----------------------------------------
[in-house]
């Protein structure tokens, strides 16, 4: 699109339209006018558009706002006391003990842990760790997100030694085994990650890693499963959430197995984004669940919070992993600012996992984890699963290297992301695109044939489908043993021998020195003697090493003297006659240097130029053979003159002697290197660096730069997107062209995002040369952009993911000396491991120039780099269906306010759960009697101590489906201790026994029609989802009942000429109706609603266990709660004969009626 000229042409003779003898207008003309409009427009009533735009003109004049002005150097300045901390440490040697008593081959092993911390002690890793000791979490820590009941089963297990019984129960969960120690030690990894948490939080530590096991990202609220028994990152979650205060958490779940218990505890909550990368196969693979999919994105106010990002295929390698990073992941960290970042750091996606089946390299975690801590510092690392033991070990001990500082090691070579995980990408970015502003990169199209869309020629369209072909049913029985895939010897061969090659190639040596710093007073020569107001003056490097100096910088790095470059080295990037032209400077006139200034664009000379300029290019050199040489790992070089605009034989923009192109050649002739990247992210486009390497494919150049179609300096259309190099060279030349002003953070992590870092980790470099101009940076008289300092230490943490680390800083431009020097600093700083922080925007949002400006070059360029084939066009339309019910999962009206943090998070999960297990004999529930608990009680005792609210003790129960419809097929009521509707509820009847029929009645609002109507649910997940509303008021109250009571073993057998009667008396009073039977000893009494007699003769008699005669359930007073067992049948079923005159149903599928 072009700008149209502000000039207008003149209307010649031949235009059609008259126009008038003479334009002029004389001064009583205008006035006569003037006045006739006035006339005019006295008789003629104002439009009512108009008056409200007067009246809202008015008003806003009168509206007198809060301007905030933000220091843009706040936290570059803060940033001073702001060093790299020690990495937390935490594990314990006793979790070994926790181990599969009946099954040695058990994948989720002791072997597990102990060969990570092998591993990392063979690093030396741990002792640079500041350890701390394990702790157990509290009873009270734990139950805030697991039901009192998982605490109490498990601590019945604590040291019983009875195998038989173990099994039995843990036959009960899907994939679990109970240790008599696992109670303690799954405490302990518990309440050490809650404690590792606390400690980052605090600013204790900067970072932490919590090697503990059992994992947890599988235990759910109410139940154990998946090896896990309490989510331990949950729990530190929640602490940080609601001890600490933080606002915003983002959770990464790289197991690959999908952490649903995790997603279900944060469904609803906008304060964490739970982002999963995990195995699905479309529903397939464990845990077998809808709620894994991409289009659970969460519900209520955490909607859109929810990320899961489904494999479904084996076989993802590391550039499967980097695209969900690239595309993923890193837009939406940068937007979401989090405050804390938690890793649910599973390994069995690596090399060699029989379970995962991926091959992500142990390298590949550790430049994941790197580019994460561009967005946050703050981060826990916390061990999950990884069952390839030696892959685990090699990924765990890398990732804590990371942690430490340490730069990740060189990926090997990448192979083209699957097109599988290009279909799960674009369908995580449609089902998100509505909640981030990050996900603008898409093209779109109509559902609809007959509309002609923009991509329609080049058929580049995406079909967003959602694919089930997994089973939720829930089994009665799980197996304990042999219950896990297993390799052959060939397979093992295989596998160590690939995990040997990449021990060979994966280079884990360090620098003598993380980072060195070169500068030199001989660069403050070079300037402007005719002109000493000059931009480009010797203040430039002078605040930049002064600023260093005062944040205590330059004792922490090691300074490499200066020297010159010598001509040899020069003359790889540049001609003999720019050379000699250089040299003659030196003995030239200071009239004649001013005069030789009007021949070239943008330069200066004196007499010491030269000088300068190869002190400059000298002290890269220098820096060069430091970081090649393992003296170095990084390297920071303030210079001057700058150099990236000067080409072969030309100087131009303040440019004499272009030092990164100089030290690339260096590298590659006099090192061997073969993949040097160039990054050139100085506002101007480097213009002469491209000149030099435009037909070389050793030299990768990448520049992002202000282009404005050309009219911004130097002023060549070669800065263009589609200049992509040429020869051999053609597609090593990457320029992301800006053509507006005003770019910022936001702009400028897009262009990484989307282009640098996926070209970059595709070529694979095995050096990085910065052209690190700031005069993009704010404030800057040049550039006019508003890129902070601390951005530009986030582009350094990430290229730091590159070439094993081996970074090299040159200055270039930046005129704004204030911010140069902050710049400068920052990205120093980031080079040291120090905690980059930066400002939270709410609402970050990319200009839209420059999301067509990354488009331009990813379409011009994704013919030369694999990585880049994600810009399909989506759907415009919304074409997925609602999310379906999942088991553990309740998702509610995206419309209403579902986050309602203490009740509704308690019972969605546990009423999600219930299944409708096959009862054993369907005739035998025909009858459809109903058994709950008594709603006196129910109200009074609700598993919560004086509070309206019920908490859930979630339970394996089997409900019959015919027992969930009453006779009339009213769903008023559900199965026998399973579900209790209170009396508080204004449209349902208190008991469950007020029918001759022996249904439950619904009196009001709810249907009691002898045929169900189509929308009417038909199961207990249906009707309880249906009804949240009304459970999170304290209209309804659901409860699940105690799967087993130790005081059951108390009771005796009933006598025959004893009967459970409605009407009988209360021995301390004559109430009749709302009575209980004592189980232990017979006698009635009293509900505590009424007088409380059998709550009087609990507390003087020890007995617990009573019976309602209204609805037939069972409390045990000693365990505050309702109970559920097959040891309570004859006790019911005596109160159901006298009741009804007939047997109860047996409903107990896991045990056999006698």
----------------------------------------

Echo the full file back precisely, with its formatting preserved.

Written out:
[in-house]
């Protein structure tokens, strides 16, 4: 699109339209006018558009706002006391003990842990760790997100030694085994990650890693499963959430197995984004669940919070992993600012996992984890699963290297992301695109044939489908043993021998020195003697090493003297006659240097130029053979003159002697290197660096730069997107062209995002040369952009993911000396491991120039780099269906306010759960009697101590489906201790026994029609989802009942000429109706609603266990709660004969009626 000229042409003779003898207008003309409009427009009533735009003109004049002005150097300045901390440490040697008593081959092993911390002690890793000791979490820590009941089963297990019984129960969960120690030690990894948490939080530590096991990202609220028994990152979650205060958490779940218990505890909550990368196969693979999919994105106010990002295929390698990073992941960290970042750091996606089946390299975690801590510092690392033991070990001990500082090691070579995980990408970015502003990169199209869309020629369209072909049913029985895939010897061969090659190639040596710093007073020569107001003056490097100096910088790095470059080295990037032209400077006139200034664009000379300029290019050199040489790992070089605009034989923009192109050649002739990247992210486009390497494919150049179609300096259309190099060279030349002003953070992590870092980790470099101009940076008289300092230490943490680390800083431009020097600093700083922080925007949002400006070059360029084939066009339309019910999962009206943090998070999960297990004999529930608990009680005792609210003790129960419809097929009521509707509820009847029929009645609002109507649910997940509303008021109250009571073993057998009667008396009073039977000893009494007699003769008699005669359930007073067992049948079923005159149903599928 072009700008149209502000000039207008003149209307010649031949235009059609008259126009008038003479334009002029004389001064009583205008006035006569003037006045006739006035006339005019006295008789003629104002439009009512108009008056409200007067009246809202008015008003806003009168509206007198809060301007905030933000220091843009706040936290570059803060940033001073702001060093790299020690990495937390935490594990314990006793979790070994926790181990599969009946099954040695058990994948989720002791072997597990102990060969990570092998591993990392063979690093030396741990002792640079500041350890701390394990702790157990509290009873009270734990139950805030697991039901009192998982605490109490498990601590019945604590040291019983009875195998038989173990099994039995843990036959009960899907994939679990109970240790008599696992109670303690799954405490302990518990309440050490809650404690590792606390400690980052605090600013204790900067970072932490919590090697503990059992994992947890599988235990759910109410139940154990998946090896896990309490989510331990949950729990530190929640602490940080609601001890600490933080606002915003983002959770990464790289197991690959999908952490649903995790997603279900944060469904609803906008304060964490739970982002999963995990195995699905479309529903397939464990845990077998809808709620894994991409289009659970969460519900209520955490909607859109929810990320899961489904494999479904084996076989993802590391550039499967980097695209969900690239595309993923890193837009939406940068937007979401989090405050804390938690890793649910599973390994069995690596090399060699029989379970995962991926091959992500142990390298590949550790430049994941790197580019994460561009967005946050703050981060826990916390061990999950990884069952390839030696892959685990090699990924765990890398990732804590990371942690430490340490730069990740060189990926090997990448192979083209699957097109599988290009279909799960674009369908995580449609089902998100509505909640981030990050996900603008898409093209779109109509559902609809007959509309002609923009991509329609080049058929580049995406079909967003959602694919089930997994089973939720829930089994009665799980197996304990042999219950896990297993390799052959060939397979093992295989596998160590690939995990040997990449021990060979994966280079884990360090620098003598993380980072060195070169500068030199001989660069403050070079300037402007005719002109000493000059931009480009010797203040430039002078605040930049002064600023260093005062944040205590330059004792922490090691300074490499200066020297010159010598001509040899020069003359790889540049001609003999720019050379000699250089040299003659030196003995030239200071009239004649001013005069030789009007021949070239943008330069200066004196007499010491030269000088300068190869002190400059000298002290890269220098820096060069430091970081090649393992003296170095990084390297920071303030210079001057700058150099990236000067080409072969030309100087131009303040440019004499272009030092990164100089030290690339260096590298590659006099090192061997073969993949040097160039990054050139100085506002101007480097213009002469491209000149030099435009037909070389050793030299990768990448520049992002202000282009404005050309009219911004130097002023060549070669800065263009589609200049992509040429020869051999053609597609090593990457320029992301800006053509507006005003770019910022936001702009400028897009262009990484989307282009640098996926070209970059595709070529694979095995050096990085910065052209690190700031005069993009704010404030800057040049550039006019508003890129902070601390951005530009986030582009350094990430290229730091590159070439094993081996970074090299040159200055270039930046005129704004204030911010140069902050710049400068920052990205120093980031080079040291120090905690980059930066400002939270709410609402970050990319200009839209420059999301067509990354488009331009990813379409011009994704013919030369694999990585880049994600810009399909989506759907415009919304074409997925609602999310379906999942088991553990309740998702509610995206419309209403579902986050309602203490009740509704308690019972969605546990009423999600219930299944409708096959009862054993369907005739035998025909009858459809109903058994709950008594709603006196129910109200009074609700598993919560004086509070309206019920908490859930979630339970394996089997409900019959015919027992969930009453006779009339009213769903008023559900199965026998399973579900209790209170009396508080204004449209349902208190008991469950007020029918001759022996249904439950619904009196009001709810249907009691002898045929169900189509929308009417038909199961207990249906009707309880249906009804949240009304459970999170304290209209309804659901409860699940105690799967087993130790005081059951108390009771005796009933006598025959004893009967459970409605009407009988209360021995301390004559109430009749709302009575209980004592189980232990017979006698009635009293509900505590009424007088409380059998709550009087609990507390003087020890007995617990009573019976309602209204609805037939069972409390045990000693365990505050309702109970559920097959040891309570004859006790019911005596109160159901006298009741009804007939047997109860047996409903107990896991045990056999006698």